July 27, 2016 0 Comments Reading

Classics Challenge: To Kill a Mockingbird

To Kill A Mockingbird cover

Image from Wordery

To Kill a Mockingbird is one of the great American novels. Set in the fictional small town of Maycomb, Alabama in the 1930s this is part coming-of-age story, part historical drama, all told through the eyes of eight year-old Scout Finch.

At its centre is the trial of Tom Robinson, a black man accused of raping a white woman, who Scout's father Atticus is chosen to defend in court. But it's the underlying themes that have made this book a classic: issues of race, class and deep-seated prejudices are balanced against the innocence and curiosity of childhood, as Scout and her brother Jem experience first-hand the repercussions of their father's attempts to clear an innocent man's name.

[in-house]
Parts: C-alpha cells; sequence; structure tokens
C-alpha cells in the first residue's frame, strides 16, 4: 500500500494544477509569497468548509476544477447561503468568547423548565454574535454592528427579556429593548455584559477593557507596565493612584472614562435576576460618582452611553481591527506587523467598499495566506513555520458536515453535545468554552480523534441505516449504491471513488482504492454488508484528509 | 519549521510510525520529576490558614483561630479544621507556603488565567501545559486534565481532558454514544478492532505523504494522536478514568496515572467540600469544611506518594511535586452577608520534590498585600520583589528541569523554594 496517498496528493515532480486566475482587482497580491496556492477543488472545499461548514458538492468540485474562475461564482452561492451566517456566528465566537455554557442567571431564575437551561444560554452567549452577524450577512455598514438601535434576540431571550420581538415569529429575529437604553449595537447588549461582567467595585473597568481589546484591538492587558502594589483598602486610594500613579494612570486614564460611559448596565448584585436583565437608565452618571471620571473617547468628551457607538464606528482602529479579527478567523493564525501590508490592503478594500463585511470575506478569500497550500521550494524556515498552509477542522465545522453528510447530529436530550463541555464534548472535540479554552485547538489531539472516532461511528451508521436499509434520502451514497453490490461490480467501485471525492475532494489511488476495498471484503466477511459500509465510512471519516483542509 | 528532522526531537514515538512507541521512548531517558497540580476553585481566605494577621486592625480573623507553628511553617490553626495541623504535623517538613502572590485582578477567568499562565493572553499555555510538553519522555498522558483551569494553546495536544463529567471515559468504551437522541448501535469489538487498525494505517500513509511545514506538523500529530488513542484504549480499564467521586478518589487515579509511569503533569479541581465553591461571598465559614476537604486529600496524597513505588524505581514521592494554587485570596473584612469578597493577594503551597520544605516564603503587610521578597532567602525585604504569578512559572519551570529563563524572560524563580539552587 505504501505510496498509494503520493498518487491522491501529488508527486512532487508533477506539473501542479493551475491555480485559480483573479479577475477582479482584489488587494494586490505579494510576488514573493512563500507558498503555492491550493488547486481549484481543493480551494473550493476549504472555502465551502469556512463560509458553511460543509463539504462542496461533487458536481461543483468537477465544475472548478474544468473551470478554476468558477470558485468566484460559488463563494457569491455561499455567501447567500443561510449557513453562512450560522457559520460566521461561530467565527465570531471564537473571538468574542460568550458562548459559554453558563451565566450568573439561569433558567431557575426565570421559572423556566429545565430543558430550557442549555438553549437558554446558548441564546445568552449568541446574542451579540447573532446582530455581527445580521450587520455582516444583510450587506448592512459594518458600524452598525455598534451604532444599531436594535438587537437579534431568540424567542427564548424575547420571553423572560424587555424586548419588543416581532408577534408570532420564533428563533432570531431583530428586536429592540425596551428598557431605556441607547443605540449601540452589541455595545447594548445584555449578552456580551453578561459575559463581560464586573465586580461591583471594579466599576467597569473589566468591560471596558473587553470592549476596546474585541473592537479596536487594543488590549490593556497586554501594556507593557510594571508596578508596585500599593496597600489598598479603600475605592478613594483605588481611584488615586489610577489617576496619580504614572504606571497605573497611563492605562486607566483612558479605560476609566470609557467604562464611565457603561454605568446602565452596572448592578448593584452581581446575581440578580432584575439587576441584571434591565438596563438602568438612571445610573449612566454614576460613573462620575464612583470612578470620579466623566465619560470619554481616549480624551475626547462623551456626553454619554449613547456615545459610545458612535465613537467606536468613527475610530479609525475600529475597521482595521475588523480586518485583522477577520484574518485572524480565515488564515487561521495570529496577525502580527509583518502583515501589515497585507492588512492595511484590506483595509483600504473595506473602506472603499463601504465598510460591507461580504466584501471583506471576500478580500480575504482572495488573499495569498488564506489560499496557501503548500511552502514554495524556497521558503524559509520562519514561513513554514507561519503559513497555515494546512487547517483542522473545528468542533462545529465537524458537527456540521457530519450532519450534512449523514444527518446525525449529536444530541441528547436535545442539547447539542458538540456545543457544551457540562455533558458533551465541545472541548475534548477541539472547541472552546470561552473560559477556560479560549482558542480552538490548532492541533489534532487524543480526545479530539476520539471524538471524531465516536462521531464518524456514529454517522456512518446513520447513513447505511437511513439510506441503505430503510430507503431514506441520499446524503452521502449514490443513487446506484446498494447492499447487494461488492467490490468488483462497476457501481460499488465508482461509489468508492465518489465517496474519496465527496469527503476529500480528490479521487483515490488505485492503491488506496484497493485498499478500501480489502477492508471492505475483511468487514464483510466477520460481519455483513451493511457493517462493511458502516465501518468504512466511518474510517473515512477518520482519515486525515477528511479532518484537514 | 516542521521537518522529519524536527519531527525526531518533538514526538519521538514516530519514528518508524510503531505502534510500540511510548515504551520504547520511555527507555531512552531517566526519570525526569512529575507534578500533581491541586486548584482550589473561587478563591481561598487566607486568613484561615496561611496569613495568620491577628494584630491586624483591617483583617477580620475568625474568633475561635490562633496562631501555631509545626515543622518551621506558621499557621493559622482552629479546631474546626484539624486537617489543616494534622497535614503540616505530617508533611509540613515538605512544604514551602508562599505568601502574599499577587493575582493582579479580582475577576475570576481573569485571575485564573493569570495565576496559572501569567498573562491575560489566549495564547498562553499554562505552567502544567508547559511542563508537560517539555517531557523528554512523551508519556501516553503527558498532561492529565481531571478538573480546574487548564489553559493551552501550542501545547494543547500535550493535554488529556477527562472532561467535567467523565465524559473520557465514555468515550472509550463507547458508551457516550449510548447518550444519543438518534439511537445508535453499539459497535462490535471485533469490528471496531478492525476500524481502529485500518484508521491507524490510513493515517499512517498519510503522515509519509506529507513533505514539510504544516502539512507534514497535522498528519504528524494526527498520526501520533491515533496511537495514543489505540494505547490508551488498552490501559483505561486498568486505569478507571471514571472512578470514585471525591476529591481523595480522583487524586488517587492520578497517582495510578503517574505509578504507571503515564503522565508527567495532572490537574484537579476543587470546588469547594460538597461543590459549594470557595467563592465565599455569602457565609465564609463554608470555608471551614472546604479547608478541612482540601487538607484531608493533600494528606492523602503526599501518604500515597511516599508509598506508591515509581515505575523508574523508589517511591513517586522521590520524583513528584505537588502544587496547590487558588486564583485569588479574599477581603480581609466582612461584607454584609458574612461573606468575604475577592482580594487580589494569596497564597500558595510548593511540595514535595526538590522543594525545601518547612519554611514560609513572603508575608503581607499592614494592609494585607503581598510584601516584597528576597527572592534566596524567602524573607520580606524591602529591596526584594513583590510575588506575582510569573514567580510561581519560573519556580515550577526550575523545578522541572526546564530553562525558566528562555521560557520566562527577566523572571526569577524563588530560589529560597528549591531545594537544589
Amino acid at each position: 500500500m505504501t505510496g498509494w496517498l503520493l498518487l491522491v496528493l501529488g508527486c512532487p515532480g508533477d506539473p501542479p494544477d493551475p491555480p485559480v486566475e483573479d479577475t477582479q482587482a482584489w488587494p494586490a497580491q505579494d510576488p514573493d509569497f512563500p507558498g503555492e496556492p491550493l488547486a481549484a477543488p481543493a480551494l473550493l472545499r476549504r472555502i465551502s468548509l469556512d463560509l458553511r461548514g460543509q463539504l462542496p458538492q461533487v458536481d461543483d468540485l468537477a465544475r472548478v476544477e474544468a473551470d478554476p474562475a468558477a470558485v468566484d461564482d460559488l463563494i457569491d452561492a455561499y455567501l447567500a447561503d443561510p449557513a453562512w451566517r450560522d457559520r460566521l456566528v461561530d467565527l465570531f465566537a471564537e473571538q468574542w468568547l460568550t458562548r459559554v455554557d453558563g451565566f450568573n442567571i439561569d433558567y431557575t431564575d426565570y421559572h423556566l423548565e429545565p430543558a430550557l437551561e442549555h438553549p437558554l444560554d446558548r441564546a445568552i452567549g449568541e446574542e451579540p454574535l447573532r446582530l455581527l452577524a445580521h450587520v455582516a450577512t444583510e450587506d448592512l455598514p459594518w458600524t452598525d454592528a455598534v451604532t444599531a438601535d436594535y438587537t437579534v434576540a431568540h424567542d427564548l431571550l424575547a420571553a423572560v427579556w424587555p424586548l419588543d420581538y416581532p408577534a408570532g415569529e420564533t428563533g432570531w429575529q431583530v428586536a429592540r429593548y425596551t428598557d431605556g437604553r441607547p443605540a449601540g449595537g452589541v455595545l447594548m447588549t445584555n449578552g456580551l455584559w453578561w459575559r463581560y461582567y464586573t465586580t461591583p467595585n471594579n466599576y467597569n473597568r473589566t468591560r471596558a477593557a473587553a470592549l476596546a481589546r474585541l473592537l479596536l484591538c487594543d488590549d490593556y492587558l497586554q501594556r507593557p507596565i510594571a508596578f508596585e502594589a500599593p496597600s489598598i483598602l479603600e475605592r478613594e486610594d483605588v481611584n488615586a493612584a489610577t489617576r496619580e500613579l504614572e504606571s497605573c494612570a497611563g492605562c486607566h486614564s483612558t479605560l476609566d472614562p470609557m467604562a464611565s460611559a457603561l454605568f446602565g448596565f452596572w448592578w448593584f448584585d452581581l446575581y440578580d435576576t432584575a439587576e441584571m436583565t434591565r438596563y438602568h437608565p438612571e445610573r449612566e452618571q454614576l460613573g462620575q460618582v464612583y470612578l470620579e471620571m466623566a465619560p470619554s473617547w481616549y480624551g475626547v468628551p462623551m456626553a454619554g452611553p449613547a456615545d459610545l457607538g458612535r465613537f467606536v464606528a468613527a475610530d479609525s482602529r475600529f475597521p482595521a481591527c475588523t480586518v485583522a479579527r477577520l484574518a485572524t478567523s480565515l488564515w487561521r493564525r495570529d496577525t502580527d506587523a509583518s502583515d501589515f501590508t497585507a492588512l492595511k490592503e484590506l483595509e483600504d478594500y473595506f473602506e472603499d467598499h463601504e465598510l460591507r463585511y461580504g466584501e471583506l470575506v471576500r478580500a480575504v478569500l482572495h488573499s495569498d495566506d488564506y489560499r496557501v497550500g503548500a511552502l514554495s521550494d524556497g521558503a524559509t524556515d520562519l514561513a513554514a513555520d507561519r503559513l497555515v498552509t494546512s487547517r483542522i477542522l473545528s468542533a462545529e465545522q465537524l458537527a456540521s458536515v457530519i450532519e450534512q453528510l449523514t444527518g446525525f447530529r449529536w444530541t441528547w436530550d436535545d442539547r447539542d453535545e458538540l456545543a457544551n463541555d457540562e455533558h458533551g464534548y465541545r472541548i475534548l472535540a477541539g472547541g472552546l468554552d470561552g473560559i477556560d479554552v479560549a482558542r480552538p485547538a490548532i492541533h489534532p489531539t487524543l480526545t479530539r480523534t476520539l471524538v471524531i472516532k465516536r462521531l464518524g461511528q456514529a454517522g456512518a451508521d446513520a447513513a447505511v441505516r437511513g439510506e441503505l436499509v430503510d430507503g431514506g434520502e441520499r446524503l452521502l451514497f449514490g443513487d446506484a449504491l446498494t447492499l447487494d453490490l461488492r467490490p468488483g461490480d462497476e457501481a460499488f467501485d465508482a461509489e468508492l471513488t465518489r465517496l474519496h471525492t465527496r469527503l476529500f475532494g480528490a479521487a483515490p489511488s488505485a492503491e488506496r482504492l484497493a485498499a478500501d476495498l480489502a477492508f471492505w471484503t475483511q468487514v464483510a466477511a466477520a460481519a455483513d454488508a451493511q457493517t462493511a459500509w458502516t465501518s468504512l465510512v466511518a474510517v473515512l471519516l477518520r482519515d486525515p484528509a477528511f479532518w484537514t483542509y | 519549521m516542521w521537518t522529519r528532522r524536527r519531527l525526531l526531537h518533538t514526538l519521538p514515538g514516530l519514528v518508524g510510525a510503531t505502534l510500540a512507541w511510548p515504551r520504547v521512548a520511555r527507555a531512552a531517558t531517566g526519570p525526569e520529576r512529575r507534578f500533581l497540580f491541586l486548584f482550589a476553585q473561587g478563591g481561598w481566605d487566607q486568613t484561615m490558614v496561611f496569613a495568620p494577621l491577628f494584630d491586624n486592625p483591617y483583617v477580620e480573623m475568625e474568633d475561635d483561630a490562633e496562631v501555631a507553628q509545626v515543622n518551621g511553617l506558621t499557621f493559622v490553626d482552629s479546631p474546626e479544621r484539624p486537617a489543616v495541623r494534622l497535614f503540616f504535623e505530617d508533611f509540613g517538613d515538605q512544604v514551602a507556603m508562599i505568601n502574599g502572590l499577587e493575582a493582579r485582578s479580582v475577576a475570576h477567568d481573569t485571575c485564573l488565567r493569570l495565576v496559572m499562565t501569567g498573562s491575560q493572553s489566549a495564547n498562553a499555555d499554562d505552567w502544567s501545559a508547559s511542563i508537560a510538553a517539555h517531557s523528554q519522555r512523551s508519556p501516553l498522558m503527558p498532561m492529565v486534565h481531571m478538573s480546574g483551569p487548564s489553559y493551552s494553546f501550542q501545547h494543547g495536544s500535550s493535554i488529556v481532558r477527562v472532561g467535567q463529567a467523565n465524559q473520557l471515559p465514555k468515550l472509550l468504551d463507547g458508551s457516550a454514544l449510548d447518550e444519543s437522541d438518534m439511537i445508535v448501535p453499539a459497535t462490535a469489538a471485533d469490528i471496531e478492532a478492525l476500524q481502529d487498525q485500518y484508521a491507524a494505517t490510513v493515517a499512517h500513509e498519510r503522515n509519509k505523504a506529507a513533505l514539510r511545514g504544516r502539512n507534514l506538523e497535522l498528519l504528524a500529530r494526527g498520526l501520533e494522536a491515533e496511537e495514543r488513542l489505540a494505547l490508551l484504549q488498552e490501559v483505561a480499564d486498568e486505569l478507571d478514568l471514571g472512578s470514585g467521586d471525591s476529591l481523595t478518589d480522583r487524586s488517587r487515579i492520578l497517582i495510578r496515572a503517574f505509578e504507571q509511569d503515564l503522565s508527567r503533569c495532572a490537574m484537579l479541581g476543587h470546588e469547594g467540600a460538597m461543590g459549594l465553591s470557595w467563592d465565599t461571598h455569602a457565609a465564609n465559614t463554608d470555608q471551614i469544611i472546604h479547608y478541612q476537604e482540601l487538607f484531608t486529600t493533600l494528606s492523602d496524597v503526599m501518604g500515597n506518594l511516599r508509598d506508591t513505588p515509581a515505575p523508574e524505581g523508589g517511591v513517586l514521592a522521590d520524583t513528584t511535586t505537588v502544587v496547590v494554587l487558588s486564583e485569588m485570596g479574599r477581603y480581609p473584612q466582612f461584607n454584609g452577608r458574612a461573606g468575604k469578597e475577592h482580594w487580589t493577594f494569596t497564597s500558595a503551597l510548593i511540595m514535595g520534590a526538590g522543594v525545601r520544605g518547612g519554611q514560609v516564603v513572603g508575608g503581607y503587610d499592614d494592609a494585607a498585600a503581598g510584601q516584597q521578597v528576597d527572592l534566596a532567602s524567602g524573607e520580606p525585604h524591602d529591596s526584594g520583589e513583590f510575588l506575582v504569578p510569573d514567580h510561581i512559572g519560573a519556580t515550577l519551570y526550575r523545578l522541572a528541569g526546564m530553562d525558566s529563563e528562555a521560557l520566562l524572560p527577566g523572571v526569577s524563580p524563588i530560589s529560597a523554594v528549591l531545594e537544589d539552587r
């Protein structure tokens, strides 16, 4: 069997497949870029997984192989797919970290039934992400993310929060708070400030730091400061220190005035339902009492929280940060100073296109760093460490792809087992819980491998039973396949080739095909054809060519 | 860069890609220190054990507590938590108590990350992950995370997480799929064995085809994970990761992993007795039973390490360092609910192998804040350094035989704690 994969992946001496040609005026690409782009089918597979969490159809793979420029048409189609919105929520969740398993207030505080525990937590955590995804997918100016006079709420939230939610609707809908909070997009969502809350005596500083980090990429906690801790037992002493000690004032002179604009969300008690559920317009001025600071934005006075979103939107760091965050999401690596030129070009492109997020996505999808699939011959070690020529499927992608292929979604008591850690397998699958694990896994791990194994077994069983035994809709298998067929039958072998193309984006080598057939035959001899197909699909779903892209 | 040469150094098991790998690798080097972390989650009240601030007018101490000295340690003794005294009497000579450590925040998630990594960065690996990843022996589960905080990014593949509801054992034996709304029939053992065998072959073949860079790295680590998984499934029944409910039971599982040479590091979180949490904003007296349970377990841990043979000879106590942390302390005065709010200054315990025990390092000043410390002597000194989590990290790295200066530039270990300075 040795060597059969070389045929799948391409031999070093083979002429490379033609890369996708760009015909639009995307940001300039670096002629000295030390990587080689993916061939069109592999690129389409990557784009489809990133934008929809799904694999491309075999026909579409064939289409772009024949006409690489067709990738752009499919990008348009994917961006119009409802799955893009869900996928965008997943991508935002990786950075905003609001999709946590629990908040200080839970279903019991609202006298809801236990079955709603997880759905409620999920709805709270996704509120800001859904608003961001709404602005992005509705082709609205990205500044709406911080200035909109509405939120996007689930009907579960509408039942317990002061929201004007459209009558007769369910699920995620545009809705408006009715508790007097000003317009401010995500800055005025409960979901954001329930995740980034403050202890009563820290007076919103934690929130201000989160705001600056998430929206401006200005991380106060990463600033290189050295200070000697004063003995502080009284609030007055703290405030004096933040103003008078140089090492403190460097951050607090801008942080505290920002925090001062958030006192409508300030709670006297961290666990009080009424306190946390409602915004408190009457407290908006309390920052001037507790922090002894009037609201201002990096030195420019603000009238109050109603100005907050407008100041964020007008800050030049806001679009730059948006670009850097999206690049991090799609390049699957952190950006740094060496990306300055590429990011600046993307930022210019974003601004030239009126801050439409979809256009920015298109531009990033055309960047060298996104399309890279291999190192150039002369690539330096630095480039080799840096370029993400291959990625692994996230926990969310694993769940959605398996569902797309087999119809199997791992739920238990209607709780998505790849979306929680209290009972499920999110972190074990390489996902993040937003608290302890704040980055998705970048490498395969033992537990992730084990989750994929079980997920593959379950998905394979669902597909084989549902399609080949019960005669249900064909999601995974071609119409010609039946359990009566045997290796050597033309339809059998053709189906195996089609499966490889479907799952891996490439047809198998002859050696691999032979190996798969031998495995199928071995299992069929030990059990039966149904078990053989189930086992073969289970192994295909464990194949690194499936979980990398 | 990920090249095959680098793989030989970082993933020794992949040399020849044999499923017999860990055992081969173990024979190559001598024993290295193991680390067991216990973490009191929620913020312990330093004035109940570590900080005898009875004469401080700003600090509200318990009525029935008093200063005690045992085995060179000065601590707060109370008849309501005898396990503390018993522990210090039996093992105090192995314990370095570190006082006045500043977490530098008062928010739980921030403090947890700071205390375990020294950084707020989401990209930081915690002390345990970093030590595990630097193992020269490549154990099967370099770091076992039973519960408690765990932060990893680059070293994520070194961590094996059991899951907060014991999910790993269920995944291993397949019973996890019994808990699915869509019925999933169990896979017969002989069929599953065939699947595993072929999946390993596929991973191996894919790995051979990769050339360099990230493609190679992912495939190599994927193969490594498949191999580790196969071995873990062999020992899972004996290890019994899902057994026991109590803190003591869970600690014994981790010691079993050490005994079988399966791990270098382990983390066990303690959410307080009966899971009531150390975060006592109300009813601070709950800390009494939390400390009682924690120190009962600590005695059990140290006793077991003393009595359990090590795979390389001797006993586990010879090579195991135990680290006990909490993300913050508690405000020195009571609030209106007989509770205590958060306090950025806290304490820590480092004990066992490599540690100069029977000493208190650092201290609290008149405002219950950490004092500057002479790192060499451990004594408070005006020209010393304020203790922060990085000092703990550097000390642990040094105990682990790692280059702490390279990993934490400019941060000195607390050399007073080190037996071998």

You never really understand a person until you consider things from his point of view... Until you climb inside of his skin and walk around in it.”


I guess I’m a rare adult reader of To Kill a Mockingbird as I never picked it up as a child and it was not one of my assigned texts in college. Somehow, even though I have always been fully aware of the book, I only had vague ideas about the themes before reading it.

Like most of the books in our challenge, I'm aware anything I do say of my experience of reading this will have been said many times over, by hundreds of people. So, I'll talk about what resonated with me the most. To me the main theme is the innocence of children and the innate courage that comes with that kind of innocence. The ability to see a society that's compartmentalised and rife with discrimination and to simply question it. With their idealistic view of the world, a natural desire to see the best in people and do what is right, sometimes children accidentally get right to the heart of an issue.